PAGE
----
How to grow blue flowers – 7 of the best shrubs and perennials with true blue flora

Rare and unusual, growing a plant with blue flowers will beautifully elevate your borders this year

Salvia uliginosa with blue flowers
(Image credit: Getty Images/Tom Meaker)

Blue flowers are a rarity in the plant world, long captivating gardeners and botanists with their elusive beauty. While it can be difficult for gardeners to find plants that produce blue flora, there are a small number of flowering shrubs and perennials that possess striking azure and cerulean blooms. 

For gardeners seeking to create a cool and understated planting scheme, true blue flowers will certainly help to create a calming atmosphere. In addition, for those considering flower bed ideas this year, or asking how to plant a cottage garden border, pairing blue blooms with white or purple flowering plants will help to create a refined but alluring flower garden aesthetic. 

Here, we share 7 of the finest blue flowers, with a range of larger shrubs and smaller perennials suitable for both large backyards and small urban spaces. While some of these recommendations appear pale blue and some verge on a deep, rich purple, these planting options will undoubtedly add something unusual to your outside space. 

The best true blue flowers

Forget-me-not flower with ladybug

(Image credit: Getty Images/mikroman6)

Blue flowers are both rare and unusual. While orange, red and yellow are common colors for flowering plants, blue remains elusive. Here, we share some of the best plant options, recommended by experts, that will add interest and impact to your outside space. 

1. Plumbago

Blue plumbago with pale blue flowers

(Image credit: Getty Images/T. Kurachi)

Plumbago is a blue flowering shrub for full-sun gardens and yards. Producing clusters of pale sky-blue blooms, this shrub is renowned for its reliability and long season, often flowering for spring, summer and fall, depending on the climate in your region. It is best grown in a free-draining, sheltered corner of the yard. 

'Plumbago is fully hardy in US hardiness zones 9 to 11,'  says Tricia Hunt, plant expert and owner of Millstone Nursery. While it can be grown in cooler zones, 'it would need to be planted in a container and protected in the winter,' says Tricia.

For those asking how to grow plumbago, remember that while it is traditionally grown as a shrub, it can be trained to grow across plant supports or structures. It does not naturally vine, but with regular tying in plumbago can adorn your walls, fence and pergola with unique true blue blooms. 

Tricia Hunt headshot, owner of Millstone Nursery
Tricia Hunt

Tricia is the owner and operator of Millstone Market & Nursery, located in the heart of Germantown, Tennessee. Her sweet, Southern-instilled attention to customer service has grown her one-of-a-kind garden center into a destination.

2. Bog sage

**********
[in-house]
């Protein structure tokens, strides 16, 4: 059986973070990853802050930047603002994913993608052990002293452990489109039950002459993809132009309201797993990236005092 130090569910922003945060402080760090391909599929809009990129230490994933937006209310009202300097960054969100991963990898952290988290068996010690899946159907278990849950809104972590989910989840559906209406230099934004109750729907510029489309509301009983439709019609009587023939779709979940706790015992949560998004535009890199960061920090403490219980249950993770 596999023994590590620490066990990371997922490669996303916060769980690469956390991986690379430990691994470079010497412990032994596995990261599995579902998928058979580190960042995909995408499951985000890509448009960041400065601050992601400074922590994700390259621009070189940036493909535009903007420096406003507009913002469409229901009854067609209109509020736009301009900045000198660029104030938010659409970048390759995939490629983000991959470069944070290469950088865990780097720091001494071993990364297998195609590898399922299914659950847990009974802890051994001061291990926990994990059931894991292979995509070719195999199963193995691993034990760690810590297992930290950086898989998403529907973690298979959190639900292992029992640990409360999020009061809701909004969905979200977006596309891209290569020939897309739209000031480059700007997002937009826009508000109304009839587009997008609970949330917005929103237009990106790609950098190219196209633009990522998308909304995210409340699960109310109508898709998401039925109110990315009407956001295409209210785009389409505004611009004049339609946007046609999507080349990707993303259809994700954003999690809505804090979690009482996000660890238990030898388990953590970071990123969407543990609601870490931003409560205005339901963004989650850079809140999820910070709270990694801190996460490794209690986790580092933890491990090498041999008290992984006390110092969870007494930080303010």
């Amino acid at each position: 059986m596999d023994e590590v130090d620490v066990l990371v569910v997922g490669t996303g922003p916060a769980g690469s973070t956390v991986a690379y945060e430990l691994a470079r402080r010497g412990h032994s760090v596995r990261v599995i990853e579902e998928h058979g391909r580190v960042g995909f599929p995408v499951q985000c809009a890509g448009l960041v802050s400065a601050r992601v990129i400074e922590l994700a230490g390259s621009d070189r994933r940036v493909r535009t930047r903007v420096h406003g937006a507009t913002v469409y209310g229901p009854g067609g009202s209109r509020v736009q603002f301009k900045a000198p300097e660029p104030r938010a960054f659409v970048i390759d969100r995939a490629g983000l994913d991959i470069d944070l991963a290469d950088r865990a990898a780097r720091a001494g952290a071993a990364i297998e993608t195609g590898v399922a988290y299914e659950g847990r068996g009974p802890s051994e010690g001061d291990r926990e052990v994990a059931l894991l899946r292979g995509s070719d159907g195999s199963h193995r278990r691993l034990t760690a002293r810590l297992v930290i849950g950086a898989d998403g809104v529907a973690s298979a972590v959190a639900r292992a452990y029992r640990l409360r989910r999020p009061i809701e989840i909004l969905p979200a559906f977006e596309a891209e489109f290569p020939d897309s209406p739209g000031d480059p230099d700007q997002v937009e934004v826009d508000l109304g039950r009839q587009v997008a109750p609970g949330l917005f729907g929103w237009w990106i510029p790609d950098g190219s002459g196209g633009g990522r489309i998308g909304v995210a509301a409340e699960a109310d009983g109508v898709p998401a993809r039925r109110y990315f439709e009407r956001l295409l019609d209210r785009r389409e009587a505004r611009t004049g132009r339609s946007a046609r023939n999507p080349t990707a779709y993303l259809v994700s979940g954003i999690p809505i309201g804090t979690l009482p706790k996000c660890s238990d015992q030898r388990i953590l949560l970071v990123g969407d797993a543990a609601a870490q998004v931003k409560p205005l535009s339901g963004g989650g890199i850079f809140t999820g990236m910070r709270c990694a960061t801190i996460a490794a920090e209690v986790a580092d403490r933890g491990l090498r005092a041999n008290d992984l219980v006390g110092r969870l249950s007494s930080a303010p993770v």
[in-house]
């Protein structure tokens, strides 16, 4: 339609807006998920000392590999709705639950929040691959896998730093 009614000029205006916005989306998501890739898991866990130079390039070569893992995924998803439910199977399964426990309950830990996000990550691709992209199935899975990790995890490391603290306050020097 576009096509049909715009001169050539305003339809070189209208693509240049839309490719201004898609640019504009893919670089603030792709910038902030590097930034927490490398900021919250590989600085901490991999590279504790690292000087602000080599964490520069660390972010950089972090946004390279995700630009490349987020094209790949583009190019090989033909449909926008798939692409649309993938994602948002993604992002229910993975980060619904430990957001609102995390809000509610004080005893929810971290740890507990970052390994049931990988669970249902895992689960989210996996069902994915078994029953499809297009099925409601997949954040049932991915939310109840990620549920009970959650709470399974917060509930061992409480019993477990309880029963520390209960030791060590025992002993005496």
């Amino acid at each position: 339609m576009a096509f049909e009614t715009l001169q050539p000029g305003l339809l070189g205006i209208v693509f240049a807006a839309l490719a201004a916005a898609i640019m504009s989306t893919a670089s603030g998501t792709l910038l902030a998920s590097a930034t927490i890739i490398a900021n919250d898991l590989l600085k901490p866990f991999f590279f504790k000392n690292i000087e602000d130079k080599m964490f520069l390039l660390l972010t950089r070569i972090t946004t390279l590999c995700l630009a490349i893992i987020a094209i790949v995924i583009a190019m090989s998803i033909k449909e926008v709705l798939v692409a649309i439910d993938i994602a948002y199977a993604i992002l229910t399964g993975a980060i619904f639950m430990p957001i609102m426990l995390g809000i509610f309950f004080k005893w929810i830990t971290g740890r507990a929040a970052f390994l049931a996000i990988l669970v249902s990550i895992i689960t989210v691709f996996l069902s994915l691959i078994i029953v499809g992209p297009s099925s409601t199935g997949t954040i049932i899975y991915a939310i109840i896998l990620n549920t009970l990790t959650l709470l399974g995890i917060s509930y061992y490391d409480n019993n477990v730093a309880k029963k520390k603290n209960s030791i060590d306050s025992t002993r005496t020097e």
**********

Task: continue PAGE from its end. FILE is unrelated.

Salvia uliginosa with blue flowers

(Image credit: Getty Images/IsabelleMorand)

Bog sage, Salvia uliginosa, is a fast-growing perennial, producing attractive spikes of pale-blue flowers in the summer and fall months. Bog sage is an ideal plant for the back of the garden border, where it can reach up to 8 feet tall, providing a striking backdrop for your other shrubs and perennials. 

When considering how to grow salvias, like most other species in this plant family, Salvia uliginosa prefers a full-sun position. In the summer months, it will prove to be a popular plant for pollinators in your yard, humming with insect life during the summer months. 

Native to the moist wetlands and watercourses of South America, bog sage grows well in US hardiness zone 8 to zone 11. As a quick-growing plant, bog sage can be pruned each year to the base, shooting new green stems in the spring. In cooler zones, it is recommended that you protect the crown of your plant with a thick mulch over winter. 

3. Himalayan Blue Poppy

Blue poppy in bloom

(Image credit: Getty Images/Jelena Safronova)

There are many types of poppies, but perhaps the most unusual is Meconopsis, a large group in the poppy genus, more commonly known as the Himalayan blue poppy. 

Growing best in US hardiness zone 5 to zone 9, large open flowers are made of translucent petals that appear sky blue. While blue poppies are known to be tricky to cultivate, they are not impossible given the right conditions. With a preference for partial shade, these perennials need shelter from strong winds, thriving in protected positions in cooler, wetter regions. 

Shop blue flowering plants

4. Blue Hydrangea

hydrangea General Viscountess of Vibraye flowering in border

(Image credit: Peter Turner / Alamy)

Hydrangeas are one of the most popular and well-known flowering shrubs for full sun positions. Valued for producing a mass of mophead blooms, hydrangeas are celebrated for bringing bursts of color to the garden borders.